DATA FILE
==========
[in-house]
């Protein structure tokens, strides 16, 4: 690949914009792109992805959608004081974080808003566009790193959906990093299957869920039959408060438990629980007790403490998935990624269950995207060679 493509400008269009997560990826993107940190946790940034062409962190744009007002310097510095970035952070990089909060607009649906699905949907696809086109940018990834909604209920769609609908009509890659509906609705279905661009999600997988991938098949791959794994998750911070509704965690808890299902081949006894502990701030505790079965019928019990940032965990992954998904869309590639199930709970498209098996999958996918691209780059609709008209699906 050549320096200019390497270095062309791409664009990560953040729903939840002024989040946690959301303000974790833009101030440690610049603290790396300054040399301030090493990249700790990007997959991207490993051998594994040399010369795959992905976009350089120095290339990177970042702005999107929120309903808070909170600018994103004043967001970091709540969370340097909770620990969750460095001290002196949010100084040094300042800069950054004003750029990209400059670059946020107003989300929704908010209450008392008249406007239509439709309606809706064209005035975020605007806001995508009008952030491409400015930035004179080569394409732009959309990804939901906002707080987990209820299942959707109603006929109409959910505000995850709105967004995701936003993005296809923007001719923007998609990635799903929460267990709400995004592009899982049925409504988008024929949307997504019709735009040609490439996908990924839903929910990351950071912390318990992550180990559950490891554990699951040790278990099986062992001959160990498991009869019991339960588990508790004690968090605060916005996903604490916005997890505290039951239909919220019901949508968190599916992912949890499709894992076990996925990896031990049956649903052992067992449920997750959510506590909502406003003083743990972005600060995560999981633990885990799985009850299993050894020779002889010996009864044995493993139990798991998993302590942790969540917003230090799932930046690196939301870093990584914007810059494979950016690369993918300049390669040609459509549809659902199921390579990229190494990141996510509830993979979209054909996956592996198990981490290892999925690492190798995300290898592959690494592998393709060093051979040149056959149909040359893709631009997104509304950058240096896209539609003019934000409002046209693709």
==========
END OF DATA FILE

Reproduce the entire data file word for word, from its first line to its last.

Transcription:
[in-house]
């Protein structure tokens, strides 16, 4: 690949914009792109992805959608004081974080808003566009790193959906990093299957869920039959408060438990629980007790403490998935990624269950995207060679 493509400008269009997560990826993107940190946790940034062409962190744009007002310097510095970035952070990089909060607009649906699905949907696809086109940018990834909604209920769609609908009509890659509906609705279905661009999600997988991938098949791959794994998750911070509704965690808890299902081949006894502990701030505790079965019928019990940032965990992954998904869309590639199930709970498209098996999958996918691209780059609709008209699906 050549320096200019390497270095062309791409664009990560953040729903939840002024989040946690959301303000974790833009101030440690610049603290790396300054040399301030090493990249700790990007997959991207490993051998594994040399010369795959992905976009350089120095290339990177970042702005999107929120309903808070909170600018994103004043967001970091709540969370340097909770620990969750460095001290002196949010100084040094300042800069950054004003750029990209400059670059946020107003989300929704908010209450008392008249406007239509439709309606809706064209005035975020605007806001995508009008952030491409400015930035004179080569394409732009959309990804939901906002707080987990209820299942959707109603006929109409959910505000995850709105967004995701936003993005296809923007001719923007998609990635799903929460267990709400995004592009899982049925409504988008024929949307997504019709735009040609490439996908990924839903929910990351950071912390318990992550180990559950490891554990699951040790278990099986062992001959160990498991009869019991339960588990508790004690968090605060916005996903604490916005997890505290039951239909919220019901949508968190599916992912949890499709894992076990996925990896031990049956649903052992067992449920997750959510506590909502406003003083743990972005600060995560999981633990885990799985009850299993050894020779002889010996009864044995493993139990798991998993302590942790969540917003230090799932930046690196939301870093990584914007810059494979950016690369993918300049390669040609459509549809659902199921390579990229190494990141996510509830993979979209054909996956592996198990981490290892999925690492190798995300290898592959690494592998393709060093051979040149056959149909040359893709631009997104509304950058240096896209539609003019934000409002046209693709």